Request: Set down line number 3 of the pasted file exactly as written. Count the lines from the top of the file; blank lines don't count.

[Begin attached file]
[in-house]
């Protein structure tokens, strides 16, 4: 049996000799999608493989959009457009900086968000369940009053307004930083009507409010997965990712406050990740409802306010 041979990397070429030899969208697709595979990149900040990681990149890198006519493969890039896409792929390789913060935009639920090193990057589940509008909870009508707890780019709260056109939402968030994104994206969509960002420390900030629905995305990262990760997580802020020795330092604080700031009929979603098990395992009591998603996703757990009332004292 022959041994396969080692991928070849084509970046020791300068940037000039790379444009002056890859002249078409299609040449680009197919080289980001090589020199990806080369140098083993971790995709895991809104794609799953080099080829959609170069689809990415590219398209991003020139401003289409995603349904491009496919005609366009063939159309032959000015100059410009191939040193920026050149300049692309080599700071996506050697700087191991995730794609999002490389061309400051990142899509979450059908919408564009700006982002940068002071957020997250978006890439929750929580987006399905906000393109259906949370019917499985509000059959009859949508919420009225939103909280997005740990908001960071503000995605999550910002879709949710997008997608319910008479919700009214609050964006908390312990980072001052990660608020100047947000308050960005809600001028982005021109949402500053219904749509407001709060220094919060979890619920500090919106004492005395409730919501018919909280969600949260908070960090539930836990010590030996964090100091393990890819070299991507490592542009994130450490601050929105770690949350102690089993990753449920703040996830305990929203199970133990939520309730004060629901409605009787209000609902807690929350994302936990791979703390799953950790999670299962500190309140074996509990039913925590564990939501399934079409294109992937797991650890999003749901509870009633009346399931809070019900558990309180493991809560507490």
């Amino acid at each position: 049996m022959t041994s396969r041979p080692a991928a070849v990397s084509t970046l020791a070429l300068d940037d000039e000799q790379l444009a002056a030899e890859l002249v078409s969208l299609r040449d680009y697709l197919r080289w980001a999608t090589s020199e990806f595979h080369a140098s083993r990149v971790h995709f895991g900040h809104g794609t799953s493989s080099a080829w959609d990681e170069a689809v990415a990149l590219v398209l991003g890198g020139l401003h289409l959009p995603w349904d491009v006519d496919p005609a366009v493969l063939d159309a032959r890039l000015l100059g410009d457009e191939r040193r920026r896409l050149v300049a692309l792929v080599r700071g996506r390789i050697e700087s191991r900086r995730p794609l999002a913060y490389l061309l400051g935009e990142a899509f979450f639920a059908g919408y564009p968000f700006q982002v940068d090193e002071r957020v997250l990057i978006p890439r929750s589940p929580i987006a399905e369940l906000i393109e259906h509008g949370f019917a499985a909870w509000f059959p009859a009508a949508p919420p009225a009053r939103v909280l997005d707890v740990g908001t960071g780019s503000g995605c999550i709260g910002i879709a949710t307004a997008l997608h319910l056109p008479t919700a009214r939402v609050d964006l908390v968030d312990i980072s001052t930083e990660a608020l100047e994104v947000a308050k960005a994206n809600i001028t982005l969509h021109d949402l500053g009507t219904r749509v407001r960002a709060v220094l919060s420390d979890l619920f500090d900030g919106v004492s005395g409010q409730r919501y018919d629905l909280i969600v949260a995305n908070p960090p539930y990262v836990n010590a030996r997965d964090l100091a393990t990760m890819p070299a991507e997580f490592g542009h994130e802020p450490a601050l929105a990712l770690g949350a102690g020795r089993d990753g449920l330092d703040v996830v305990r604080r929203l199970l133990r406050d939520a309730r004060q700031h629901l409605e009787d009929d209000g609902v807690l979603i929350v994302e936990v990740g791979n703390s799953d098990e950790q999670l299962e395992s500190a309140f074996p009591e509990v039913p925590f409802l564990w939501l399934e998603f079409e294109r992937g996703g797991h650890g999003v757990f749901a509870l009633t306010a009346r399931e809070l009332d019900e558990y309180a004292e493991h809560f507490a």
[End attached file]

């Amino acid at each position: 049996m022959t041994s396969r041979p080692a991928a070849v990397s084509t970046l020791a070429l300068d940037d000039e000799q790379l444009a002056a030899e890859l002249v078409s969208l299609r040449d680009y697709l197919r080289w980001a999608t090589s020199e990806f595979h080369a140098s083993r990149v971790h995709f895991g900040h809104g794609t799953s493989s080099a080829w959609d990681e170069a689809v990415a990149l590219v398209l991003g890198g020139l401003h289409l959009p995603w349904d491009v006519d496919p005609a366009v493969l063939d159309a032959r890039l000015l100059g410009d457009e191939r040193r920026r896409l050149v300049a692309l792929v080599r700071g996506r390789i050697e700087s191991r900086r995730p794609l999002a913060y490389l061309l400051g935009e990142a899509f979450f639920a059908g919408y564009p968000f700006q982002v940068d090193e002071r957020v997250l990057i978006p890439r929750s589940p929580i987006a399905e369940l906000i393109e259906h509008g949370f019917a499985a909870w509000f059959p009859a009508a949508p919420p009225a009053r939103v909280l997005d707890v740990g908001t960071g780019s503000g995605c999550i709260g910002i879709a949710t307004a997008l997608h319910l056109p008479t919700a009214r939402v609050d964006l908390v968030d312990i980072s001052t930083e990660a608020l100047e994104v947000a308050k960005a994206n809600i001028t982005l969509h021109d949402l500053g009507t219904r749509v407001r960002a709060v220094l919060s420390d979890l619920f500090d900030g919106v004492s005395g409010q409730r919501y018919d629905l909280i969600v949260a995305n908070p960090p539930y990262v836990n010590a030996r997965d964090l100091a393990t990760m890819p070299a991507e997580f490592g542009h994130e802020p450490a601050l929105a990712l770690g949350a102690g020795r089993d990753g449920l330092d703040v996830v305990r604080r929203l199970l133990r406050d939520a309730r004060q700031h629901l409605e009787d009929d209000g609902v807690l979603i929350v994302e936990v990740g791979n703390s799953d098990e950790q999670l299962e395992s500190a309140f074996p009591e509990v039913p925590f409802l564990w939501l399934e998603f079409e294109r992937g996703g797991h650890g999003v757990f749901a509870l009633t306010a009346r399931e809070l009332d019900e558990y309180a004292e493991h809560f507490a």